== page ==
The dam breach suggests that the Ukrainian military has stepped up its offensive in recent days at several points along a 1,000-kilometre front in the south and east of the country, and may be beginning a long-awaited counteroffensive. happened inside.

Ukraine’s Defense Ministry reported on Tuesday that its forces had captured more territory near Bakhmut, Donbass city. The city was completely occupied by Russian forces and Wagner mercenaries in May after 10 months of heavy fighting, and remains the “epicenter” of the fighting.

“Russia benefits from having a smaller front line because it’s easier to concentrate forces to prevent a breakthrough,” said Rob Lee, a senior fellow at the Institute for Foreign Policy, a U.S. think tank. “Thus, if the Ukrainian army’s operations in Kherson are now less likely, they may be able to move more forces east.”

A Ukrainian military official, who spoke on condition of anonymity, said officials were assessing the damage caused by the floods and would adjust counterattack plans accordingly.

“If there were plans for an amphibious operation there, we certainly wouldn’t do it any time soon,” they said. “Immediately after [the flooding]Essentially the land will become a swamp. “

Military adviser and former Ukrainian Defense Minister Andriy Zagorodnyuk said the Kiev generals likely “have other plans”. He said the floods may be a setback, but they cannot stop Ukraine from fighting back.

“If you want to cross the river there, it’s impossible,” he added. “Essentially, this denies us any ability to cross rivers or move equipment in the area. is the reason.”

The Center for Strategic Communications and Information Security, a Ukrainian government agency, said Russian forces may have blown up the dam and flooded islands downstream, which it said had been recaptured by Ukrainian forces on Monday.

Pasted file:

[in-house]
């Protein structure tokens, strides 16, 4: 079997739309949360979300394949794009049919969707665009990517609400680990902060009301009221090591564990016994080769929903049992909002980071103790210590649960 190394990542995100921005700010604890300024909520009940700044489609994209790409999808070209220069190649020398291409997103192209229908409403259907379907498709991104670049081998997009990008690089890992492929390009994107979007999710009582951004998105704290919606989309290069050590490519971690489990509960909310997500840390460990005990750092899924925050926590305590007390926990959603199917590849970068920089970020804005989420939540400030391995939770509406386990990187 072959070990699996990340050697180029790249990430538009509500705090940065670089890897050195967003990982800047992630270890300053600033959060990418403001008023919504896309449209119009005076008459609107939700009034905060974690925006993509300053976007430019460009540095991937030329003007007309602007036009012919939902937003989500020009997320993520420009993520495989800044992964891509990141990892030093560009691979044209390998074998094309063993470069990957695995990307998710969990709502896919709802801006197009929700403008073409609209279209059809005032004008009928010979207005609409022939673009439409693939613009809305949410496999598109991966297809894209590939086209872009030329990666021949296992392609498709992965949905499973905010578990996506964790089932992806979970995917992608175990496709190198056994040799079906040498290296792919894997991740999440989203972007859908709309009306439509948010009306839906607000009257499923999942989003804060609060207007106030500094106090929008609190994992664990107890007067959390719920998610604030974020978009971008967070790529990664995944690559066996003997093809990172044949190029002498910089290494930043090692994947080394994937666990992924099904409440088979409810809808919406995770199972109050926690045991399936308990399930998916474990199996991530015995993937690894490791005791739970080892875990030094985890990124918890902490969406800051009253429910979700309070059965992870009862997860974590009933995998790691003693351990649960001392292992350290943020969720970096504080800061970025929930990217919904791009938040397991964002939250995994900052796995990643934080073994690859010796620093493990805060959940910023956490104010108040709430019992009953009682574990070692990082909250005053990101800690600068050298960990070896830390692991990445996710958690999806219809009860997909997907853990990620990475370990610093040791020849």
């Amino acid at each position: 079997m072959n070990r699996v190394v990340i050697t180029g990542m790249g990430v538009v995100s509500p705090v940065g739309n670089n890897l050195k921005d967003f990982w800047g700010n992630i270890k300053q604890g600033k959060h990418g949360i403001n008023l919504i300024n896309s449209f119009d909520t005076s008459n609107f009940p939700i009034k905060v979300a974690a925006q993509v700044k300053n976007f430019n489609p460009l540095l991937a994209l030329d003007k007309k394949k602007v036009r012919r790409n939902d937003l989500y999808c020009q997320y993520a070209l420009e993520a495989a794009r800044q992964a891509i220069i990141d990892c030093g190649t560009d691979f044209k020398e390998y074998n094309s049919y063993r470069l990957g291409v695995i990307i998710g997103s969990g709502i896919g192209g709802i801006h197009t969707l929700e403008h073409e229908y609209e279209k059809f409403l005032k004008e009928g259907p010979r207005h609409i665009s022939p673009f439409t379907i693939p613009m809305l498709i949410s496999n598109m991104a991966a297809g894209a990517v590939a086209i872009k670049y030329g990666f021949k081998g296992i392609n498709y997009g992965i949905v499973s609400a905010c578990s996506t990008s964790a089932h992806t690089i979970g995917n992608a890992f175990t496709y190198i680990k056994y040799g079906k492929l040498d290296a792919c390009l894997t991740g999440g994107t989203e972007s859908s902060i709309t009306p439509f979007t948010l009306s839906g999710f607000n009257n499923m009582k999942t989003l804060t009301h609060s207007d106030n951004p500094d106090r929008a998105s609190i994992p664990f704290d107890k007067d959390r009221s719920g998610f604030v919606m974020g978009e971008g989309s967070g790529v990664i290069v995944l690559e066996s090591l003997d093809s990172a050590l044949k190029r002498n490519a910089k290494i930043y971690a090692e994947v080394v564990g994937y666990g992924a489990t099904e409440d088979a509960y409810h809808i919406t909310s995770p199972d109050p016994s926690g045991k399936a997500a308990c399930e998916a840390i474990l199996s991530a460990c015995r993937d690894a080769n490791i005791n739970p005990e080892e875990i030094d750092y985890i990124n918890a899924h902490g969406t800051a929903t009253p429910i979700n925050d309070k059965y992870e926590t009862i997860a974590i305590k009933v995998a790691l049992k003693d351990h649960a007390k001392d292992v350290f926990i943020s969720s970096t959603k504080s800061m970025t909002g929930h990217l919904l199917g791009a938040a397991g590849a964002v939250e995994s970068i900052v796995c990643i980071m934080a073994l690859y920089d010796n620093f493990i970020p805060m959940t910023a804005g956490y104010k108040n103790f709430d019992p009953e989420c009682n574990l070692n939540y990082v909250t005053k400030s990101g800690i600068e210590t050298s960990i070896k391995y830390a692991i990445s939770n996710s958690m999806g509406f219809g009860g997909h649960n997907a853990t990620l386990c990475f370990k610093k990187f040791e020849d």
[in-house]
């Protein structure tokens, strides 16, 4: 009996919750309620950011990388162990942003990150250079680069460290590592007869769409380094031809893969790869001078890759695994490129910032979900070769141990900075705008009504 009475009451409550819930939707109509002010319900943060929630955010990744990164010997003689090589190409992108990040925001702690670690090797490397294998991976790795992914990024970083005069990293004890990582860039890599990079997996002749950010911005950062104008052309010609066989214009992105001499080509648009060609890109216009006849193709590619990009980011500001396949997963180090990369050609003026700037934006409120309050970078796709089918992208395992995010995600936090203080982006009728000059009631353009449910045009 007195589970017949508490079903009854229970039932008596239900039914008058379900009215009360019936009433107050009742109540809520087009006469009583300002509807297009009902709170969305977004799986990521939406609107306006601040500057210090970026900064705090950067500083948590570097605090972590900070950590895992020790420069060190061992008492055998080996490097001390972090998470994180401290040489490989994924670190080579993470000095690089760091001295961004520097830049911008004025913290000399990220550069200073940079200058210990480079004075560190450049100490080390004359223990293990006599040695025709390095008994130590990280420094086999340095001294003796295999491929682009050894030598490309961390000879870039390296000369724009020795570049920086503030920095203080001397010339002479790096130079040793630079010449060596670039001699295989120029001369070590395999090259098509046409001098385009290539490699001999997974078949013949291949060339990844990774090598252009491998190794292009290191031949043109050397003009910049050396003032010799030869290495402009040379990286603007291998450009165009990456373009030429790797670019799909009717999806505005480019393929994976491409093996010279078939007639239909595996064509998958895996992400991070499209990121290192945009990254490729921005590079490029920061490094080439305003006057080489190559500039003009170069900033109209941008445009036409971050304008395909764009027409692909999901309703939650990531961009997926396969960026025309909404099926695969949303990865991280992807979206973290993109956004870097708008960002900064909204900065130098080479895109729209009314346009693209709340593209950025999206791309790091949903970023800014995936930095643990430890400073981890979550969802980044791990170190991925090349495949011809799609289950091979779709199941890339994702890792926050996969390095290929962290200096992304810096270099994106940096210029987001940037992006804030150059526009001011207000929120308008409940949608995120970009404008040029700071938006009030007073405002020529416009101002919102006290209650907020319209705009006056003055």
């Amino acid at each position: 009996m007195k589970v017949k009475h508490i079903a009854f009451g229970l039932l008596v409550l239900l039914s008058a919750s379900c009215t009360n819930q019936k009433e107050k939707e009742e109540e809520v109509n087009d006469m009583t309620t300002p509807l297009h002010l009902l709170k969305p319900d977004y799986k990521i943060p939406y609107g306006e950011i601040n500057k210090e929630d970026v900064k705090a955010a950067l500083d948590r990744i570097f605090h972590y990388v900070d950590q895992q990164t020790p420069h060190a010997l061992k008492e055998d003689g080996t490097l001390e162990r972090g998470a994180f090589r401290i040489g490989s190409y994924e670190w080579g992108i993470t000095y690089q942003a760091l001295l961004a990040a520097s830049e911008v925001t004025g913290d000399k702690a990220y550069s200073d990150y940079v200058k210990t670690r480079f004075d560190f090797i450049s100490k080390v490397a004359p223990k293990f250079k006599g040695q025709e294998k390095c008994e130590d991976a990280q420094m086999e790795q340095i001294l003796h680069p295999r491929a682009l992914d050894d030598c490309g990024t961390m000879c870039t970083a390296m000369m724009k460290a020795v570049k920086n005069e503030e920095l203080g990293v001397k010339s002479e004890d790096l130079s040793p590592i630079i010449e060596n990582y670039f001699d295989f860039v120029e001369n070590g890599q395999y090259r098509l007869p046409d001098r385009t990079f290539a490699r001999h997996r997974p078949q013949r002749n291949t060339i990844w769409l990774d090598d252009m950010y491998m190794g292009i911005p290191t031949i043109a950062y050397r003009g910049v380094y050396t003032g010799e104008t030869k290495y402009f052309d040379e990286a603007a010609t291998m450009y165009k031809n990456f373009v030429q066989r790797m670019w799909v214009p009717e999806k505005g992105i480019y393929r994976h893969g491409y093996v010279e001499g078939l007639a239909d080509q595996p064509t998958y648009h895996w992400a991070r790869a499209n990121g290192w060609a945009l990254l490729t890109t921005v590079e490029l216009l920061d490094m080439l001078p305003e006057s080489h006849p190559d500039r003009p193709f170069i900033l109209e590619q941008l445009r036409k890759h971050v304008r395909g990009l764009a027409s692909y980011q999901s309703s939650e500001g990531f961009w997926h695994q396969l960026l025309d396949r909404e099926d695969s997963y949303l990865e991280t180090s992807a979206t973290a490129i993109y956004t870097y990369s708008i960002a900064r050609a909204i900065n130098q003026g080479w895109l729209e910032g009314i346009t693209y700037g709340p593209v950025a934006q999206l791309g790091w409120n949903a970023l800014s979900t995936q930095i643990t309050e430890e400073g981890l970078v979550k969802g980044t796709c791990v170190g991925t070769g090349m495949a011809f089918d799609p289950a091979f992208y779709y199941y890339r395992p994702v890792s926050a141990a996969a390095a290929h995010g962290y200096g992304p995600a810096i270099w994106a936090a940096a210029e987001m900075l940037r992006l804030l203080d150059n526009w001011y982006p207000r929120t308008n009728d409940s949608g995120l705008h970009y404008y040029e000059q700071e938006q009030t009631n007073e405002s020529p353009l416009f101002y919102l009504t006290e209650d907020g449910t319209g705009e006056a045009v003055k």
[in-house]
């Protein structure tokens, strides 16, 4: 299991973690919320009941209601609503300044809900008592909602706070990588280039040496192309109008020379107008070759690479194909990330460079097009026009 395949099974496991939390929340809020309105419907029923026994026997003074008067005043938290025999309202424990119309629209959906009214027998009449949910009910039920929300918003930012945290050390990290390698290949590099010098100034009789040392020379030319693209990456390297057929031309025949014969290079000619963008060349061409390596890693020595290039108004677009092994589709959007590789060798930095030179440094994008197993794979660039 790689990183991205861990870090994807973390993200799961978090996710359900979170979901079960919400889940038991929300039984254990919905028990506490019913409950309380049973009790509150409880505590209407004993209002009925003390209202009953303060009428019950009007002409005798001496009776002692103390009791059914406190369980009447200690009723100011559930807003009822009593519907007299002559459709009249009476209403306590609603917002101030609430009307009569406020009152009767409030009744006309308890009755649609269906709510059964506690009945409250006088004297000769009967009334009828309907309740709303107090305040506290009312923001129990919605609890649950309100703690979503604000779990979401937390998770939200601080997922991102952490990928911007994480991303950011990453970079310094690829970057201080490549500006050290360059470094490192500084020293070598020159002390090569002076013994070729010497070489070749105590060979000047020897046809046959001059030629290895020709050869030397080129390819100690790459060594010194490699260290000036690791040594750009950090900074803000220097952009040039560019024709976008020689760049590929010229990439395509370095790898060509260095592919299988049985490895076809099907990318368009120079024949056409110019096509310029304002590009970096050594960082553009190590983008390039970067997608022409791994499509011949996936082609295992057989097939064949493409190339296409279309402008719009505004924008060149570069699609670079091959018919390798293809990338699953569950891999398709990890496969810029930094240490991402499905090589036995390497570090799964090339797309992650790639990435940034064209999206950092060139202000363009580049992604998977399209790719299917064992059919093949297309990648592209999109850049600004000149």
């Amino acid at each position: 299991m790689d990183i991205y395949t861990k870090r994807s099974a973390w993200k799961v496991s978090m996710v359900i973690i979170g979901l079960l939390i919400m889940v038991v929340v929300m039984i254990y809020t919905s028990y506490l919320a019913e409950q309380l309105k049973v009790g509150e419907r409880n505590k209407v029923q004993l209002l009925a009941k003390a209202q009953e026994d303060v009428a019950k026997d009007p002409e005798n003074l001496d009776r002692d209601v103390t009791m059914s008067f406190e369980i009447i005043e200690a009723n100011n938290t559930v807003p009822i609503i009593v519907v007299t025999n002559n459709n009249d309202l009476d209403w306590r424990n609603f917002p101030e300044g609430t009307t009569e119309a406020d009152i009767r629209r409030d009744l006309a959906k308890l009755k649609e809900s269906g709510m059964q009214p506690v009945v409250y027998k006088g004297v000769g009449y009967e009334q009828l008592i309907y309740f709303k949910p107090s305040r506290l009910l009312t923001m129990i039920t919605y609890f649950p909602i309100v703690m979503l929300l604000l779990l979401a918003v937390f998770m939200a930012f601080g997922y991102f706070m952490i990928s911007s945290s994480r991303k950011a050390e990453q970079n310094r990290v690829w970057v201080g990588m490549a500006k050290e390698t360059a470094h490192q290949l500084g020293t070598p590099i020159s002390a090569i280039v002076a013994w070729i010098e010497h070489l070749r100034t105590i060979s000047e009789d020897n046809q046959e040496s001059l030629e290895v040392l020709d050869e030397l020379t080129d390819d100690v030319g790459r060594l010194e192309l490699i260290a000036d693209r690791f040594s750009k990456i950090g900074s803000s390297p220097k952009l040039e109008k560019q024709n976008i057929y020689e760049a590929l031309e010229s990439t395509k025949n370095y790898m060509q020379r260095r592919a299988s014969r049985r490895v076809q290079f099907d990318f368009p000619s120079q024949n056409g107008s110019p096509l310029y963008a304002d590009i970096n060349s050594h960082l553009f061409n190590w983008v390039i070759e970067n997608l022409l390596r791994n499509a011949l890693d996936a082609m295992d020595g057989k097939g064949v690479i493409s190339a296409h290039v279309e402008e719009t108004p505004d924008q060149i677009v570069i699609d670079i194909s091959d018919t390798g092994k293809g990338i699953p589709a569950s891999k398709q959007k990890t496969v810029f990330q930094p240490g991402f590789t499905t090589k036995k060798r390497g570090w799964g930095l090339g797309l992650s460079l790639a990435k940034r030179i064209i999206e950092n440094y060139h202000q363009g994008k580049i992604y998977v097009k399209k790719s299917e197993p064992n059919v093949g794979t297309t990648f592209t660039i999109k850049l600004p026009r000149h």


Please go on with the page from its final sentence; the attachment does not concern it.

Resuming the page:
“Another possible reason is the desire to inflict maximum damage on Ukraine at a time when the occupiers have lost hope of maintaining control over southern Ukraine,” it added.

Western officials said the floods “will affect extensive civilian infrastructure that is difficult to restore during a war.” If you widely publicize that you are about to launch a counterattack, it shouldn’t be surprising if your adversaries take countermeasures. “

But the flood also affects the Russian army. “Although the Ukrainian river crossing threat has always been low, the dam failure flooded Russia’s first defensive line east of the Dnipro at Kherson,” said Michael Coffman, a military analyst with the Washington Center for Naval Analysis. said. -based think tank. “This disaster benefits no one, but it will have the greatest impact on the Russian-occupied territories.”

Russian military bloggers, who ardently support the war but criticize military leadership, mostly support official events.

“Our left bank is even more affected by the floods.

But some couldn’t help but rejoice at the difficulty the dam’s burst caused to the Ukrainian counterattack in the region.

“I’m not going to make any sort of assessment of who caused the explosion,” said Yegor Guzenko, a Russian militant and blogger. “But from a tactical point of view, [Ukraine] Forget the offensive at Kherson. “

Additional report in London by John Paul Rathbone